The M-Audio® SBX10 active subwoofer is designed to give your monitoring system some serious low end. The SBX10 delivers tight, clean bass response down to 20Hz—revealing the extreme low frequencies in your music so you can make accurate mixing decisions. Comprising a 10” fiberglass/paper composite driver, a 240-watt all-discrete internal amplifier, and a variable 50-200Hz crossover, the SBX10 subwoofer delivers unbeatable performance in a compact chassis—great for studios where space is tight. An oversized magnet, high-temperature voice coil, high-density cabinet and a full complement of inputs are just some of the additional components that round out this high-quality design. The unit even includes a bypass footswitch so you can easily judge how mixes will sound with and without a dedicated subwoofer. The SBX10 represents the perfect addition to any studio monitor setup.
Engineered Especially for M-Audio Monitors
Designed for use with the M-Audio CX and BX Deluxe series—or most other studio monitors—the SBX10 active subwoofer delivers the kind of bass response necessary for music, film and multimedia projects. Since today’s personal audio systems are designed to reproduce very low bass frequencies, it is critical that your audio production environment allows you to monitor and adjust those frequencies while you are mixing. When paired with either the M-Audio CX or BX Deluxe studio monitors, the SBX10 becomes part of an integrated system that provides accurate monitoring for the entire 20Hz to 20kHz spectrum. Of course, it enhances most other direct-field monitors as well.
Don’t Strain Your Speakers—Or Your Ears
Studio monitors like the CX5 and BX5a Deluxe are designed to work well as full-range monitors. Yet when they reproduce extremely bass-heavy material at high volumes, it can be both taxing on the speakers and fatiguing to the listener. When they’re used in tandem with the SBX10, however, the system can comfortably reproduce full-range signals at higher levels without stressing the components.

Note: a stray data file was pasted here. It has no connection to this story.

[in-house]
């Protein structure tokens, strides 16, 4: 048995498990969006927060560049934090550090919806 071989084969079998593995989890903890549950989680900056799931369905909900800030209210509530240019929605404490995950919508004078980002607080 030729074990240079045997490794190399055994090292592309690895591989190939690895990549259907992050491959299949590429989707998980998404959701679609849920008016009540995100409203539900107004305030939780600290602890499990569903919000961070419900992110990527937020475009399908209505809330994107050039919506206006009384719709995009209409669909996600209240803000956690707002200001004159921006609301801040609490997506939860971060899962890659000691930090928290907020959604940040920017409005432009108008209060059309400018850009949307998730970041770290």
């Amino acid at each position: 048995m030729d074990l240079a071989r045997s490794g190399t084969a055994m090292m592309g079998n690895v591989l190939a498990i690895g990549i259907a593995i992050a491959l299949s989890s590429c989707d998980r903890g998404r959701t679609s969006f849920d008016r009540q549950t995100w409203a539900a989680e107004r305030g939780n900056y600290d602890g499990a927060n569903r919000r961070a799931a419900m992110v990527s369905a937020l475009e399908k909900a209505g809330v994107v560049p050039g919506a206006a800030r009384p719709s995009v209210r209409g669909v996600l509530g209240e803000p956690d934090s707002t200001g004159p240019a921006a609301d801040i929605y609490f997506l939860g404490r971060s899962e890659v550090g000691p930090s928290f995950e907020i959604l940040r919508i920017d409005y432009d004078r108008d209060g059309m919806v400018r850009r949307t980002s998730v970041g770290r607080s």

Active Crossover for Two-Channel Setups
The SBX10 subwoofer accepts the two-channel stereo outputs from your mixer, audio interface or sound card, and your main monitors connect to the subwoofer’s outputs. The internal crossover network of the SBX10 splits the signal at a user-defined crossover frequency (50-200Hz), routing everything below it to the internal sub and everything above it to the main speakers. This significantly improves fidelity because the components aren’t tripping over each other to reproduce the same frequency—and each only has to deliver frequencies to which it is ideally suited. The variable crossover makes it possible to tailor the bass response in your monitoring environment in order to achieve the most accurate acoustic response—both in studio and home theater applications. Rock-Solid Bass Performance
Bass you can feel takes some heavy-duty power and components. That’s why the SBX10 carries a hefty 240 watts of totally discrete Class A/B power for tons of headroom. The 10-inch driver features an oversized magnet and a high-temperature, long-throw voice coil, delivering maximum low frequency output and optimized power handling. The cabinet is made of 3/4-inch vinyl-clad MDF with 1-inch front and back baffles, serious internal bracing and a flared rear bass-reflex port to minimize turbulence and improve low frequency efficiency. The fiberglass/paper composite driver provides exceptionally accurate bass response, resulting in a clean and refined low-frequency extension that minimizes listener fatigue.
No More Guesswork
A good monitoring system allows you to create material that translates well across a variety of playback environments. As such, it’s important to know what your mixes will sound like both with and without the low-frequency extension a subwoofer provides. Fortunately, the SBX10 includes a subwoofer bypass function that completely removes the subwoofer amp, speaker, and crossover from the signal path—sending the full-bandwidth program to your direct-field monitors. By plugging in the included footswitch, you can control this function dynamically as you’re playing back your material—even from across the room.
Optimizing Your Studio Monitor Setup and Placement
Why would anyone need directions for setting up reference monitors? Just put them on your desk, and you’re done, right? Well, it turns out that reference monitors are actually one of the most important and influential elements of your studio, and can really make or break the performance of your whole setup.